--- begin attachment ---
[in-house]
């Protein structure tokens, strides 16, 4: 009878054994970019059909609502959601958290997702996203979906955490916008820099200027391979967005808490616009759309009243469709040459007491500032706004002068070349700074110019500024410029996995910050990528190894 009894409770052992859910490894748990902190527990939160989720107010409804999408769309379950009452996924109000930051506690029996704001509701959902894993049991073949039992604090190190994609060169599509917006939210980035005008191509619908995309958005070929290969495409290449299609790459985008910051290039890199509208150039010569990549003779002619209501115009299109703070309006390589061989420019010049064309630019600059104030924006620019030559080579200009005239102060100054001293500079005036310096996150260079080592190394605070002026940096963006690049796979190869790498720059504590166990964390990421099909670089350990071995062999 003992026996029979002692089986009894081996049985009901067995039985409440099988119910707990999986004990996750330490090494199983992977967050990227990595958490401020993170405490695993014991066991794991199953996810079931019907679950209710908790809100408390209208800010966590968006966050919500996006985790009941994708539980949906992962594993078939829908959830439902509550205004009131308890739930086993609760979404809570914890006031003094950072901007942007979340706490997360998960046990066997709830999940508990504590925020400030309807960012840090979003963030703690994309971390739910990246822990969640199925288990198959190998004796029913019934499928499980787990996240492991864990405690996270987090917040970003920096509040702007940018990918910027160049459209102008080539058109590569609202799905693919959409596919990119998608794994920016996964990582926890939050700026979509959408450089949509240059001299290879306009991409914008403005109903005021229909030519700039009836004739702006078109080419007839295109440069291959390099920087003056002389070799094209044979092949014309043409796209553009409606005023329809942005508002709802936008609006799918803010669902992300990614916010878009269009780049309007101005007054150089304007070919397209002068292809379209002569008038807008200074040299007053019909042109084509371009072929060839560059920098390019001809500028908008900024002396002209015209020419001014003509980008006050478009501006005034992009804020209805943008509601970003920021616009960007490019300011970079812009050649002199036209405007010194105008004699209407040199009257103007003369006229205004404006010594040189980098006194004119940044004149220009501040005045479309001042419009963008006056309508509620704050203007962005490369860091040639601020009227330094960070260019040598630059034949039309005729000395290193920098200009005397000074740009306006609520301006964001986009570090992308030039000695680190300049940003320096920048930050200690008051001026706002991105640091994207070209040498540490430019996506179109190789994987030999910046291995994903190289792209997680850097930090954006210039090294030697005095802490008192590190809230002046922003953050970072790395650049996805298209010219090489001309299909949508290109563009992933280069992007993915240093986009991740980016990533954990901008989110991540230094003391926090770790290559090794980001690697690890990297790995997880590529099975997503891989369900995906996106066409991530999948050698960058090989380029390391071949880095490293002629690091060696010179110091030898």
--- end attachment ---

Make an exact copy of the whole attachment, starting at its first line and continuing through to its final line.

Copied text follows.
[in-house]
């Protein structure tokens, strides 16, 4: 009878054994970019059909609502959601958290997702996203979906955490916008820099200027391979967005808490616009759309009243469709040459007491500032706004002068070349700074110019500024410029996995910050990528190894 009894409770052992859910490894748990902190527990939160989720107010409804999408769309379950009452996924109000930051506690029996704001509701959902894993049991073949039992604090190190994609060169599509917006939210980035005008191509619908995309958005070929290969495409290449299609790459985008910051290039890199509208150039010569990549003779002619209501115009299109703070309006390589061989420019010049064309630019600059104030924006620019030559080579200009005239102060100054001293500079005036310096996150260079080592190394605070002026940096963006690049796979190869790498720059504590166990964390990421099909670089350990071995062999 003992026996029979002692089986009894081996049985009901067995039985409440099988119910707990999986004990996750330490090494199983992977967050990227990595958490401020993170405490695993014991066991794991199953996810079931019907679950209710908790809100408390209208800010966590968006966050919500996006985790009941994708539980949906992962594993078939829908959830439902509550205004009131308890739930086993609760979404809570914890006031003094950072901007942007979340706490997360998960046990066997709830999940508990504590925020400030309807960012840090979003963030703690994309971390739910990246822990969640199925288990198959190998004796029913019934499928499980787990996240492991864990405690996270987090917040970003920096509040702007940018990918910027160049459209102008080539058109590569609202799905693919959409596919990119998608794994920016996964990582926890939050700026979509959408450089949509240059001299290879306009991409914008403005109903005021229909030519700039009836004739702006078109080419007839295109440069291959390099920087003056002389070799094209044979092949014309043409796209553009409606005023329809942005508002709802936008609006799918803010669902992300990614916010878009269009780049309007101005007054150089304007070919397209002068292809379209002569008038807008200074040299007053019909042109084509371009072929060839560059920098390019001809500028908008900024002396002209015209020419001014003509980008006050478009501006005034992009804020209805943008509601970003920021616009960007490019300011970079812009050649002199036209405007010194105008004699209407040199009257103007003369006229205004404006010594040189980098006194004119940044004149220009501040005045479309001042419009963008006056309508509620704050203007962005490369860091040639601020009227330094960070260019040598630059034949039309005729000395290193920098200009005397000074740009306006609520301006964001986009570090992308030039000695680190300049940003320096920048930050200690008051001026706002991105640091994207070209040498540490430019996506179109190789994987030999910046291995994903190289792209997680850097930090954006210039090294030697005095802490008192590190809230002046922003953050970072790395650049996805298209010219090489001309299909949508290109563009992933280069992007993915240093986009991740980016990533954990901008989110991540230094003391926090770790290559090794980001690697690890990297790995997880590529099975997503891989369900995906996106066409991530999948050698960058090989380029390391071949880095490293002629690091060696010179110091030898």